The epidermis is the outer skin layer and is a protective barrier that prevents the loss of water and other substances from the body whilst keeping irritants, allergens and pathogens out. It also has many other roles including making new skin cells and contains the pigment melanin, which gives your skin its colour and protects you from UV radiation.
Just underneath the epidermis is the dermis which has many functions, these include making sweat (which helps to keep your body cool), growing hair, providing nutrients to the epidermis and making oil. The dermis also contains the protein collagen which gives skin its strength and elasticity, whilst the oil, made by the sebaceous glands, keeps the skin soft, smooth and waterproof.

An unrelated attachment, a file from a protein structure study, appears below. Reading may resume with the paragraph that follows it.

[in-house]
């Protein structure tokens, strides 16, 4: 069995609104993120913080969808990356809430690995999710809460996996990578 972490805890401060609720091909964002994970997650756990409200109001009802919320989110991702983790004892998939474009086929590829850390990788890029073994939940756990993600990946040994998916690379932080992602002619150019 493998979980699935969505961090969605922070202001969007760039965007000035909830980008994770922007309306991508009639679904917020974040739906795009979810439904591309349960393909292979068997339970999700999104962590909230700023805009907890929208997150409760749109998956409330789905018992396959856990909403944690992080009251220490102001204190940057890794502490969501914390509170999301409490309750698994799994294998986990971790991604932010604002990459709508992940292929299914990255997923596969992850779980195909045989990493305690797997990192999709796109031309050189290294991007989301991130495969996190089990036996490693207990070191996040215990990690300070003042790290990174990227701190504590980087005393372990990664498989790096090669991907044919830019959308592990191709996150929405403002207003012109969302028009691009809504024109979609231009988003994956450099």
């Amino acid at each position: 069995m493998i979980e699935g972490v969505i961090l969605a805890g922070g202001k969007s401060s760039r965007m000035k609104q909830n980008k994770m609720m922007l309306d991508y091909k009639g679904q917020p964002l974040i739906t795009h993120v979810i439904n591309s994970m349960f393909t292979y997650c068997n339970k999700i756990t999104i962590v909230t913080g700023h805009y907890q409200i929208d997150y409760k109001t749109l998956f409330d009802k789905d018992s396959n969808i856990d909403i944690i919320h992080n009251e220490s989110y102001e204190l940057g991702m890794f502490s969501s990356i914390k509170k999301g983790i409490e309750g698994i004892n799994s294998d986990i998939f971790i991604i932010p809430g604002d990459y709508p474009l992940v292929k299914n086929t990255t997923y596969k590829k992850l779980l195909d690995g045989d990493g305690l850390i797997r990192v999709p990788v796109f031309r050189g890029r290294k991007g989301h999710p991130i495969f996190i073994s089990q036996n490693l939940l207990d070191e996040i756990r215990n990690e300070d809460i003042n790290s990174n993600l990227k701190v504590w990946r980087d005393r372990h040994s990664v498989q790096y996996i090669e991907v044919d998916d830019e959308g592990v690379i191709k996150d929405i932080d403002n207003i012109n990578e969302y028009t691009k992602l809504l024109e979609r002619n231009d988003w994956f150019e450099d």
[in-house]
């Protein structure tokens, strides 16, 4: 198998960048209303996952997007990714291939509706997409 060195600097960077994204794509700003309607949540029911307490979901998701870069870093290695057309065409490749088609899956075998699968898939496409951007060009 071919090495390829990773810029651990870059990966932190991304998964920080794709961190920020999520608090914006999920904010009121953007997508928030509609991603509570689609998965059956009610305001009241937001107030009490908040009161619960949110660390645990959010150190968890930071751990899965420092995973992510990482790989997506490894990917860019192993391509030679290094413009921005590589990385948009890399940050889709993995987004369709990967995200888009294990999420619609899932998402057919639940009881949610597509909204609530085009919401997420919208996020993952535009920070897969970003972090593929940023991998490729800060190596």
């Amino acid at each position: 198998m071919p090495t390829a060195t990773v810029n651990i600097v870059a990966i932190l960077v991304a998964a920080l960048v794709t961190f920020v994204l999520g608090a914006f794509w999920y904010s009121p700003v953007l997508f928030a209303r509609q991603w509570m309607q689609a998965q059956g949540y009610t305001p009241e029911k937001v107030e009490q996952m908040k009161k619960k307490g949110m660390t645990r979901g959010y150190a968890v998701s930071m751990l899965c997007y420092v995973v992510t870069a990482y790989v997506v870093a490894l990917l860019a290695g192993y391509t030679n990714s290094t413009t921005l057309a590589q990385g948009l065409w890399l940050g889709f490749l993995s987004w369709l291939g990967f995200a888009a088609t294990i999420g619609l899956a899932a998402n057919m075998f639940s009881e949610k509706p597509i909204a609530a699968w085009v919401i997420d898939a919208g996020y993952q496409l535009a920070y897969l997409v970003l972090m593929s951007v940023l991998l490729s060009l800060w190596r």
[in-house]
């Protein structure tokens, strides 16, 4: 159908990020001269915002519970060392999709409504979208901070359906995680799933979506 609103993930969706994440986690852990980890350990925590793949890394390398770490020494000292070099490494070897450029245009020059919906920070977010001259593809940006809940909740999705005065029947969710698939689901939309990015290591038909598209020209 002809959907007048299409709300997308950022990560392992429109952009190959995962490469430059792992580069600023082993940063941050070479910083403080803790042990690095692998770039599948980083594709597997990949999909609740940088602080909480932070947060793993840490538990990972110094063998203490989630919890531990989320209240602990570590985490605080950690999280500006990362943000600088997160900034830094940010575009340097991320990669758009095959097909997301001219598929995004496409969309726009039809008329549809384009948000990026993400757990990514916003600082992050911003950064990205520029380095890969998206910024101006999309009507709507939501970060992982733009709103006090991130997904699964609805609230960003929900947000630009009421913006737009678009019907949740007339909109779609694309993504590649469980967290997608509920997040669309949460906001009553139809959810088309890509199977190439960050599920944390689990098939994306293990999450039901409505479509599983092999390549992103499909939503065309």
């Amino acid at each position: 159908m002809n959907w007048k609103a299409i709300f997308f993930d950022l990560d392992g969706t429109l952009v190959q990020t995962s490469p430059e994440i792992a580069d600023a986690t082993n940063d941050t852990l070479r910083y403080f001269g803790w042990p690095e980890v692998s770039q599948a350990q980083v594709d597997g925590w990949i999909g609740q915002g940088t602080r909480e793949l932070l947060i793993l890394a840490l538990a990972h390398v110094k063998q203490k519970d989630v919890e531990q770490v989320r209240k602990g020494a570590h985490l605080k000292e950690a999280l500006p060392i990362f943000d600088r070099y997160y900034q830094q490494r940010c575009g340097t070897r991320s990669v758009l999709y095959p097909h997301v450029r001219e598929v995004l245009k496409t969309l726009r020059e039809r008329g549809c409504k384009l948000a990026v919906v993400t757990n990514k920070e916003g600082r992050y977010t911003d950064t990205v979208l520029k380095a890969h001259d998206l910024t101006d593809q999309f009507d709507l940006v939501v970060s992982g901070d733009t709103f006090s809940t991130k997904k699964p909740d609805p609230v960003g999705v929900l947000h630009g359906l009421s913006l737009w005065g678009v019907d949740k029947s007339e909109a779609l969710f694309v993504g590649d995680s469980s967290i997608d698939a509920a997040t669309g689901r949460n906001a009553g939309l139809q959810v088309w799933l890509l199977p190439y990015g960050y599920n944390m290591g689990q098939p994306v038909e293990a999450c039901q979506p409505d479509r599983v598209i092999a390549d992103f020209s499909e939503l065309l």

The deepest layer of skin is the hypodermis, also known as the subcutis or the subcutaneous layer and it attaches the dermis to your bones and muscles. The hypodermis consists of subcutaneous adipose tissue (made up mainly of fat) which insulates and protects the body as well as being its energy reserve.
These three layers are shown in Fig. 1 along with some of their roles and functions.